Algonquin Park Guide

Plan Your Park Visit

As the first provincial park in Ontario, Algonquin is also the oldest one in all of Canada. Established more than 126 years ago, the park attracts thousands of visitors each year because of its natural beauty and abundance of outdoor recreation. Find out what makes this park so special as well as some tips for planning your visit.

Getting To The Park

The park’s more than 7,600 square kilometers are located in south-central Ontario near the towns of Whitney and Dwight.

Toronto, Ontario is approximately 300 kilometers south, while Canada’s capital city of Ottawa sits around 260 kilometers to the east.

The northwestern section of Algonquin Park is unofficially considered to house the dividing line between Northern and Southern Ontario. The park is also situated between the Ottawa River and Georgian Bay. It is home to a number of different types of forests types ranging from northern coniferous trees to deciduous species.

It therefore contains very diverse flora and fauna, making it an attractive spot for ecological research.

In all, the park has 29 different access points, many of which will take you to backcountry areas. When it comes to vehicle access, most visitors enter Algonquin through either the East or West gates.

Accessible via Highway 60, both of these gates are open year round. Enter through the East Gate if you are coming from Whitney, Ontario or plan to visit the logging museum. Choose the West Gate if you plan to travel to or from the town of Dwight, Ontario.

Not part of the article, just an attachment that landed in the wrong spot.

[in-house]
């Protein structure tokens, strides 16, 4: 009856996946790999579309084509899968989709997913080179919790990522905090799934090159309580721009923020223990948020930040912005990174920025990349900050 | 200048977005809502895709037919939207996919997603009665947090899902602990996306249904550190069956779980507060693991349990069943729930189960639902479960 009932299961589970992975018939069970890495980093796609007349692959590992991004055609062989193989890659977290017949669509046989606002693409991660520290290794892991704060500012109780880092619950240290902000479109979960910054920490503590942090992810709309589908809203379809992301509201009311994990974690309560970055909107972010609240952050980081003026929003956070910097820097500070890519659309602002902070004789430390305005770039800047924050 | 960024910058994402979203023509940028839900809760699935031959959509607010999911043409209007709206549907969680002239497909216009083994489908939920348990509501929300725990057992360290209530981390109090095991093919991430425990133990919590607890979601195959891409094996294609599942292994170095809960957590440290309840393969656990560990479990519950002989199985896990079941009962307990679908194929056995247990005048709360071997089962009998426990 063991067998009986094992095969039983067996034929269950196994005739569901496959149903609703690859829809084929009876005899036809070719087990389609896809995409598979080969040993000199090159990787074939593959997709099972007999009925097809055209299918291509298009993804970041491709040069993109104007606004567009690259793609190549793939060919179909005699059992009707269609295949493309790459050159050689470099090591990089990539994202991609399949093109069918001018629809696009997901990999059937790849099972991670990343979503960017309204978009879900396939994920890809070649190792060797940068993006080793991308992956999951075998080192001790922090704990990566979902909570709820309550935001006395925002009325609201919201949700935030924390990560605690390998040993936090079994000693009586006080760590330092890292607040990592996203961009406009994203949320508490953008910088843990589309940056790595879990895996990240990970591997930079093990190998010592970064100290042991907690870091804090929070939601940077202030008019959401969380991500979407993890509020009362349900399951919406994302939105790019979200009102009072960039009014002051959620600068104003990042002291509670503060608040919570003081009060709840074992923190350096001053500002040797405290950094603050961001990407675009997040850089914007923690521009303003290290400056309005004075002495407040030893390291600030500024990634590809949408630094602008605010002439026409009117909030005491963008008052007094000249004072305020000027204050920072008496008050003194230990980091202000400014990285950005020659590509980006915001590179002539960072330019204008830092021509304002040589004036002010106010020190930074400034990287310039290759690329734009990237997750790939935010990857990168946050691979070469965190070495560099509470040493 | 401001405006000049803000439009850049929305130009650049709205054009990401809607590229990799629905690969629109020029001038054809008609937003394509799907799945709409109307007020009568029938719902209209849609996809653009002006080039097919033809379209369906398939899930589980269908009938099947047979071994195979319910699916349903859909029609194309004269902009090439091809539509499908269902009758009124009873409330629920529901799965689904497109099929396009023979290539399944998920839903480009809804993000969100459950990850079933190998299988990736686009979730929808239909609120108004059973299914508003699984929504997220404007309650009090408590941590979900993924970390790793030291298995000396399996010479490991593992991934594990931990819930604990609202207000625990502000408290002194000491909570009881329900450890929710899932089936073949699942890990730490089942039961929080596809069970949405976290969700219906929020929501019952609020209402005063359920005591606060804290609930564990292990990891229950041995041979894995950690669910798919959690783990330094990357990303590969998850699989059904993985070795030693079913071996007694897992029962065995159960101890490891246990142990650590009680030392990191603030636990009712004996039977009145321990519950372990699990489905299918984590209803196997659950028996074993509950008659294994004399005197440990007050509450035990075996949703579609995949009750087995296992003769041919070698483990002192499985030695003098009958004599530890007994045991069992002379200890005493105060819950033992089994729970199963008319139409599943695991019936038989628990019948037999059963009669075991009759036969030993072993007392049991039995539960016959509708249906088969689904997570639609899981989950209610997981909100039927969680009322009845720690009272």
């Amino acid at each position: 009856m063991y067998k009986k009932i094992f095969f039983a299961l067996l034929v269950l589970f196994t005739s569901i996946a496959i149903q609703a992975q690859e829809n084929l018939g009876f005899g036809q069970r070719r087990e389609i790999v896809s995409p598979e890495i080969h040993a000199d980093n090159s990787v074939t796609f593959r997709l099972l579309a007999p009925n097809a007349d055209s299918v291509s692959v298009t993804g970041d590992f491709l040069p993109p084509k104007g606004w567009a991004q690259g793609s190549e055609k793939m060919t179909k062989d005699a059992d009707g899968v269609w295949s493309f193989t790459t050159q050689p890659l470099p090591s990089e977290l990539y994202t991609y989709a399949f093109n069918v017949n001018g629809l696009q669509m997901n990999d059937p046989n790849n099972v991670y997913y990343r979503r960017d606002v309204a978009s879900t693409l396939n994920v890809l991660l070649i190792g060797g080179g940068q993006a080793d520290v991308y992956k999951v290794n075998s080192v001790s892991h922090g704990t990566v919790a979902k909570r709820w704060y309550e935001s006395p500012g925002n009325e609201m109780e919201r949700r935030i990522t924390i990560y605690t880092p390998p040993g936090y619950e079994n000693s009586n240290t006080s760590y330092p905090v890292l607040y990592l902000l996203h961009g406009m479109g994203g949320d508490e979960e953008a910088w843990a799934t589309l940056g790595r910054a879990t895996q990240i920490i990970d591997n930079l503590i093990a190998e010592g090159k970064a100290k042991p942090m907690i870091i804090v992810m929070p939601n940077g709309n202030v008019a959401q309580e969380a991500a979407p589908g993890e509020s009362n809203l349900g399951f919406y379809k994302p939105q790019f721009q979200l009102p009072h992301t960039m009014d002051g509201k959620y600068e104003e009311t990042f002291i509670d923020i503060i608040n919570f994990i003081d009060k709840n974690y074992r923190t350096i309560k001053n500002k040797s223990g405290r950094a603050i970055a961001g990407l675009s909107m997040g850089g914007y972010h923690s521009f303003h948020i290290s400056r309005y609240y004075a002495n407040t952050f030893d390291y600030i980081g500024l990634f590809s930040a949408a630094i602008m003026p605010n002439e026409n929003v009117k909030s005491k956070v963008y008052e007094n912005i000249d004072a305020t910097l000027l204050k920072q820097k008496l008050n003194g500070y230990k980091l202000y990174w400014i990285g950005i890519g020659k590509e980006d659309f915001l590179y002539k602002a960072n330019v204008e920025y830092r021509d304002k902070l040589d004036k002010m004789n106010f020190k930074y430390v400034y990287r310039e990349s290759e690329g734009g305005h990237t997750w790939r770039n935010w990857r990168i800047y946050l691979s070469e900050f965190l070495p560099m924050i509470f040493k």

For backcountry areas in northern and eastern area of Algonquin, take Highway 16, which is also known as the Trans-Canada Highway. Use Highways 62, 60, or 127 to reach backcountry access points in the southern part of the park. A number of backcountry access points can be found by traveling north on Highway 11 through the town of Huntsville, as well.

Your Guide To Visiting

Learn About The Rich History

The park was established in 1893 by a Royal Commission whose members were concerned that logging would destroy the area’s forests. The goal was to make Algonquin Park an example of good forestry stewardship. Although it was deemed a national park, the province of Ontario has nonetheless remained responsible for managing it since its inception.

Algonquin originally covered an area of 3,797 square kilometers that spanned more than 18 townships. However, numerous expansions over the years have more than doubled the park in size. In fact, the year after its inception, Algonquin was expanded to cover six additional townships. Today, the park is larger than both Prince Edward Island and the U.S. State of Delaware.

Railroad expansion during the late 19th Century allowed more people to access the park. It also brought lumberjacks and railroad workers, who were among the few allowed to settle inside the boundaries. In 1908, the first hotel opened inside the park, and many campgrounds and vacation cottages soon followed. In 1992, it was named a National Historic Site of Canada by the country’s Minister of the Environment. That same year, the logging museum was opened to preserve the park’s logging heritage.